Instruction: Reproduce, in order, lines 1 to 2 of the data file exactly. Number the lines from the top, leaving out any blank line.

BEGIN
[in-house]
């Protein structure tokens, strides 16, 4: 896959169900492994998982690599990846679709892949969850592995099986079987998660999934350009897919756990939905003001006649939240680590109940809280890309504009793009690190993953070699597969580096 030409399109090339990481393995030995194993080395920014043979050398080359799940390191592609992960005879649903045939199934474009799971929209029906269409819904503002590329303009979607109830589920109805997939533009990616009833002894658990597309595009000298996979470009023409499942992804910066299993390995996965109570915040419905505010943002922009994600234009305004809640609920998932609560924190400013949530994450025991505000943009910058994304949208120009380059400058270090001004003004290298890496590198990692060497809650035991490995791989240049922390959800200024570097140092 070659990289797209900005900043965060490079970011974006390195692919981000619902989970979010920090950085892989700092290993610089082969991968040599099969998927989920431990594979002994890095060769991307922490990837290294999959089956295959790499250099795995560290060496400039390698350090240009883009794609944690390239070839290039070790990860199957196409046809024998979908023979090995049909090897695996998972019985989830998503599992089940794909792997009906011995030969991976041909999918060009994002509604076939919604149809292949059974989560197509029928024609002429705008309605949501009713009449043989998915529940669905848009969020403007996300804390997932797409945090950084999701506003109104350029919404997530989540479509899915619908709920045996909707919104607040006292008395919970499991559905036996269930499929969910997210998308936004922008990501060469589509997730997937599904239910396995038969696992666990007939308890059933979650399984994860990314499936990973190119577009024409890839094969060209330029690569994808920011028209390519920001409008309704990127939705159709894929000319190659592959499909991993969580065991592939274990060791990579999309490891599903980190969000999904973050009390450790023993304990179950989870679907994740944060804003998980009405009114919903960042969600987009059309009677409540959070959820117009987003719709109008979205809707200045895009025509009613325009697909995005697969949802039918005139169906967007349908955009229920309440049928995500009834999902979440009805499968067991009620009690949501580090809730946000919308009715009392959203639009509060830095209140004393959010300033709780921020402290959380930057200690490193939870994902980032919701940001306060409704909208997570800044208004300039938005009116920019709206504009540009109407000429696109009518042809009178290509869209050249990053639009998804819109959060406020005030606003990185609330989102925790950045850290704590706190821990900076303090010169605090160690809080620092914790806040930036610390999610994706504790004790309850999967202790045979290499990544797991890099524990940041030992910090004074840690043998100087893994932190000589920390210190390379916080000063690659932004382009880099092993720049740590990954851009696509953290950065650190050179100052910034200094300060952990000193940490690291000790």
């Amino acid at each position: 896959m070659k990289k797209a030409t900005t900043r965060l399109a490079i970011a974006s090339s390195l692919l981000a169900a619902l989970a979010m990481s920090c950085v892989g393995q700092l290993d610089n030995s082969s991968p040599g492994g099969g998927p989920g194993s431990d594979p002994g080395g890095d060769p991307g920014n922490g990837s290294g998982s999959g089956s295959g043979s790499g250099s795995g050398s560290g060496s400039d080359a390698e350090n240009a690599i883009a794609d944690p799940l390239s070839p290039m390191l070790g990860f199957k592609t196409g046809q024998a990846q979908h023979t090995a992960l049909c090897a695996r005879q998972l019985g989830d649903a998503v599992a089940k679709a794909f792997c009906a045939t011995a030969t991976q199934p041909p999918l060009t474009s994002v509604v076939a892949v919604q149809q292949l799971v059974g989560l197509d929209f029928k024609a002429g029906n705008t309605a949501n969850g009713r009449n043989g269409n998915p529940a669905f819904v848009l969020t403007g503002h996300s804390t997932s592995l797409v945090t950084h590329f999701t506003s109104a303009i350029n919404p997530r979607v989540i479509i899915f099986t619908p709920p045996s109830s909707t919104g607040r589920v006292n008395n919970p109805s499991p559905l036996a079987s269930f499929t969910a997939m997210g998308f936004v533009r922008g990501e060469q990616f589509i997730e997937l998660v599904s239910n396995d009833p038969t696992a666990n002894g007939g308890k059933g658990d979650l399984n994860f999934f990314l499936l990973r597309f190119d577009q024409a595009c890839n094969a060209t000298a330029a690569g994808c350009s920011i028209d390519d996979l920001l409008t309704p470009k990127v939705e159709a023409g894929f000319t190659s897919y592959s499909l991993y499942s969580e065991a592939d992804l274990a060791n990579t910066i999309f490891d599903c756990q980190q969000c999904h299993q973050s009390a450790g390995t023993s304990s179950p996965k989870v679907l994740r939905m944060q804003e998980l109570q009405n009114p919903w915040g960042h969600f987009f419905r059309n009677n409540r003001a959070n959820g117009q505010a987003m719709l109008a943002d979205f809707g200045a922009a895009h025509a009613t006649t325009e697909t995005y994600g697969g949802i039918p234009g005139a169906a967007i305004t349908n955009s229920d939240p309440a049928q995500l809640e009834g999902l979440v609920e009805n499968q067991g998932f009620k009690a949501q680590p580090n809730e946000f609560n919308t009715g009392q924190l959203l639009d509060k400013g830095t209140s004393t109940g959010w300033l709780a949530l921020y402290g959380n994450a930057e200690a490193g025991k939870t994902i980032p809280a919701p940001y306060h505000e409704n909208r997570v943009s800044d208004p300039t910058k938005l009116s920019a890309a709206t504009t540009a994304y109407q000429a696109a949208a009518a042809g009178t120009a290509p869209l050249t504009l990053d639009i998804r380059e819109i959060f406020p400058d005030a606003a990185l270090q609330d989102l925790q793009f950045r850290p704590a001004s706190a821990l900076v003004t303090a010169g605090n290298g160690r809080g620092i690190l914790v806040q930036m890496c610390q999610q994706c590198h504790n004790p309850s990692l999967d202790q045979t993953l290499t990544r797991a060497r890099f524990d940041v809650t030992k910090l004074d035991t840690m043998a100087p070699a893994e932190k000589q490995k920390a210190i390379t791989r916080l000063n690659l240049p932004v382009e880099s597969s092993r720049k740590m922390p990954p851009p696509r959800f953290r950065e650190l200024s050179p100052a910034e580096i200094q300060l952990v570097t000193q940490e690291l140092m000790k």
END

[in-house]
């Protein structure tokens, strides 16, 4: 896959169900492994998982690599990846679709892949969850592995099986079987998660999934350009897919756990939905003001006649939240680590109940809280890309504009793009690190993953070699597969580096 030409399109090339990481393995030995194993080395920014043979050398080359799940390191592609992960005879649903045939199934474009799971929209029906269409819904503002590329303009979607109830589920109805997939533009990616009833002894658990597309595009000298996979470009023409499942992804910066299993390995996965109570915040419905505010943002922009994600234009305004809640609920998932609560924190400013949530994450025991505000943009910058994304949208120009380059400058270090001004003004290298890496590198990692060497809650035991490995791989240049922390959800200024570097140092 070659990289797209900005900043965060490079970011974006390195692919981000619902989970979010920090950085892989700092290993610089082969991968040599099969998927989920431990594979002994890095060769991307922490990837290294999959089956295959790499250099795995560290060496400039390698350090240009883009794609944690390239070839290039070790990860199957196409046809024998979908023979090995049909090897695996998972019985989830998503599992089940794909792997009906011995030969991976041909999918060009994002509604076939919604149809292949059974989560197509029928024609002429705008309605949501009713009449043989998915529940669905848009969020403007996300804390997932797409945090950084999701506003109104350029919404997530989540479509899915619908709920045996909707919104607040006292008395919970499991559905036996269930499929969910997210998308936004922008990501060469589509997730997937599904239910396995038969696992666990007939308890059933979650399984994860990314499936990973190119577009024409890839094969060209330029690569994808920011028209390519920001409008309704990127939705159709894929000319190659592959499909991993969580065991592939274990060791990579999309490891599903980190969000999904973050009390450790023993304990179950989870679907994740944060804003998980009405009114919903960042969600987009059309009677409540959070959820117009987003719709109008979205809707200045895009025509009613325009697909995005697969949802039918005139169906967007349908955009229920309440049928995500009834999902979440009805499968067991009620009690949501580090809730946000919308009715009392959203639009509060830095209140004393959010300033709780921020402290959380930057200690490193939870994902980032919701940001306060409704909208997570800044208004300039938005009116920019709206504009540009109407000429696109009518042809009178290509869209050249990053639009998804819109959060406020005030606003990185609330989102925790950045850290704590706190821990900076303090010169605090160690809080620092914790806040930036610390999610994706504790004790309850999967202790045979290499990544797991890099524990940041030992910090004074840690043998100087893994932190000589920390210190390379916080000063690659932004382009880099092993720049740590990954851009696509953290950065650190050179100052910034200094300060952990000193940490690291000790």